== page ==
Friday, March 22, 2013

Le Corbusier's Villa Savoye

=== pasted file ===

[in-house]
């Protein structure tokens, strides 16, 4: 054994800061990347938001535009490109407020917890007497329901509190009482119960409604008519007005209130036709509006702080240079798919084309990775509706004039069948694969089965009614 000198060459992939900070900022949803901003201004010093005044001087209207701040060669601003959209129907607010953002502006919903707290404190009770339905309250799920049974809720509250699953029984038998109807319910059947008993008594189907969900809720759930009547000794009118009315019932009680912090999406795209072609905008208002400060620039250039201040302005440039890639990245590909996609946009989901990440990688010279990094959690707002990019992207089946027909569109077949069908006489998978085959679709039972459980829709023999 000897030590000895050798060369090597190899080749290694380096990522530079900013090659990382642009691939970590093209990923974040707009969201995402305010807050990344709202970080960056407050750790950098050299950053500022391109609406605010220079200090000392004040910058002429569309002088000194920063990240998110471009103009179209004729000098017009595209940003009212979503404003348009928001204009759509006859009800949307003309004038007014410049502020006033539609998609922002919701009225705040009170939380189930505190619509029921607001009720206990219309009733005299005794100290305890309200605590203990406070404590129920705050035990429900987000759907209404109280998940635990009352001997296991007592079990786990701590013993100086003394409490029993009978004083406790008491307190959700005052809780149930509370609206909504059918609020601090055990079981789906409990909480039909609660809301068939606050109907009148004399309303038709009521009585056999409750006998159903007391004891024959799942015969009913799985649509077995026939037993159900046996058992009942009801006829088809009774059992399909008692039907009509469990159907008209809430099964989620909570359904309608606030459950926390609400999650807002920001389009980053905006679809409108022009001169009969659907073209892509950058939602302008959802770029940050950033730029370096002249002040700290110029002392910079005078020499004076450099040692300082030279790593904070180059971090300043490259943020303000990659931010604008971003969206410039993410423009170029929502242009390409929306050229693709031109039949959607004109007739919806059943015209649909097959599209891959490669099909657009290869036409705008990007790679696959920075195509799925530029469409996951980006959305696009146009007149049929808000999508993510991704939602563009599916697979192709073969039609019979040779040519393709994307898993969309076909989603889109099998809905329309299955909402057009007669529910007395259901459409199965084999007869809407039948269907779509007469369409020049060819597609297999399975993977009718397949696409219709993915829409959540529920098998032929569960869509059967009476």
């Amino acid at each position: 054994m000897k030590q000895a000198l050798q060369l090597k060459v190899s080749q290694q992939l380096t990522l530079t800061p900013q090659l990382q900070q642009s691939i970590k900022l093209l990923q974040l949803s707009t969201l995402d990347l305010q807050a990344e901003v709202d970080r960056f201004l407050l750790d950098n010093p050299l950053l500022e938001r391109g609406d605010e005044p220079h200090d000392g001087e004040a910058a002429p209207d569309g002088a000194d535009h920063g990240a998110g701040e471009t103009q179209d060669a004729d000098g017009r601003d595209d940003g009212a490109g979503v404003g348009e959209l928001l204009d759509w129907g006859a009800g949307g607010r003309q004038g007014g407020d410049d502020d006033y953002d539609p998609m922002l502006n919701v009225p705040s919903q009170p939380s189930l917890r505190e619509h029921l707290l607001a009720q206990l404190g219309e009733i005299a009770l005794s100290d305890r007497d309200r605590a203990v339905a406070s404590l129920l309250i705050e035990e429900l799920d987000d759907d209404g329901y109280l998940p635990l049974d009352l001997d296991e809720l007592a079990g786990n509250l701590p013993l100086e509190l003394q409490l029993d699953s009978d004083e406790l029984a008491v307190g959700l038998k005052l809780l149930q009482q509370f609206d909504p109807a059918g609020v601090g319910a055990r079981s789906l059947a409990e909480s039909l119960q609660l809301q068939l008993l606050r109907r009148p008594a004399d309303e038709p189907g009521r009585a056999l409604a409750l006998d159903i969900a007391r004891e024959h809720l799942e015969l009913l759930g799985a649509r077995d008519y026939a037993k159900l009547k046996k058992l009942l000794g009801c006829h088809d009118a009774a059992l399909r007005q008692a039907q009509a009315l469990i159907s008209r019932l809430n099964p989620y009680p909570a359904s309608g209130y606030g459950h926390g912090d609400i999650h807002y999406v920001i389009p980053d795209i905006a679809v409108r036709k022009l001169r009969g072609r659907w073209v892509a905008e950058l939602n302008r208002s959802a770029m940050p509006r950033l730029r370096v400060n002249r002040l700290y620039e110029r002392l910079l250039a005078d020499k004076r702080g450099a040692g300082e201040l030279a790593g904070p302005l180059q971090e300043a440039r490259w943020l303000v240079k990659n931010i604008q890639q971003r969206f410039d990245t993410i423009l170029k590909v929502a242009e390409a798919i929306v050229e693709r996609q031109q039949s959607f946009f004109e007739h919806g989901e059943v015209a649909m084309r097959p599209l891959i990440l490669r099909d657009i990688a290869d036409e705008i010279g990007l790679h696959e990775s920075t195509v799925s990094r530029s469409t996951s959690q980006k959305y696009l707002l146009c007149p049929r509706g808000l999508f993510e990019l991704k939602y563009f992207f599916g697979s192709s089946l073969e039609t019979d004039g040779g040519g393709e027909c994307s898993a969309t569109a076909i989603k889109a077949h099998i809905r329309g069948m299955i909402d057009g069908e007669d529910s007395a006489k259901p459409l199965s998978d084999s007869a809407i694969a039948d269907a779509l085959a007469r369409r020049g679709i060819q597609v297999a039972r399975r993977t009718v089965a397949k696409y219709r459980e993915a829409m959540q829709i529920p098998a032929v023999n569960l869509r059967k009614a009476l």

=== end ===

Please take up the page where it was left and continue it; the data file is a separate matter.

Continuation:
In the traditional sense of modern art, there is a somewhat paradox created between the concept of fluidity and contrast. Artists create architecture and art that is more streamlined than the traditional, intricate details of styles past. They get rid of almost all that is extra especially in modern architecture. Colors are generally solid and there is a limited amount of blurring of lines and more often than not things are quite simple. However in with this simplicity are hard lines and unexpected designs. The merging of both concepts creates an interesting juxtaposition in the approachable-ness of these creations.  Often, the goals of streamlined simplicity can conflict with those of utilitarian practice. For example, in Le Corbusier's Villa Savoye, Poissy, the general shape and features of the house are plain and the fluidity of the white in the design carries through to make a somewhat clean cut design. However, within that design Le Corbusier made the lower part of the house open to facilitate a car driving around and parking underneath the house. Of course, in order to accomplish this, he had to implement poles supporting the house which as a result divided up the line of sight in the exterior of the house, and the streamlined white blanket of a structure resultingly got broken up, allowing the surroundings of the forest, grass and sky to become essential aspects within viewing the house. In further studies, it will be interesting to see how architects and artists look to settle further this dispute between environment, creation, and utilitarianism. Le Corbusier's house was a start, but architecture certainly has reached new levels of balance in the years following Villa Savoye. 

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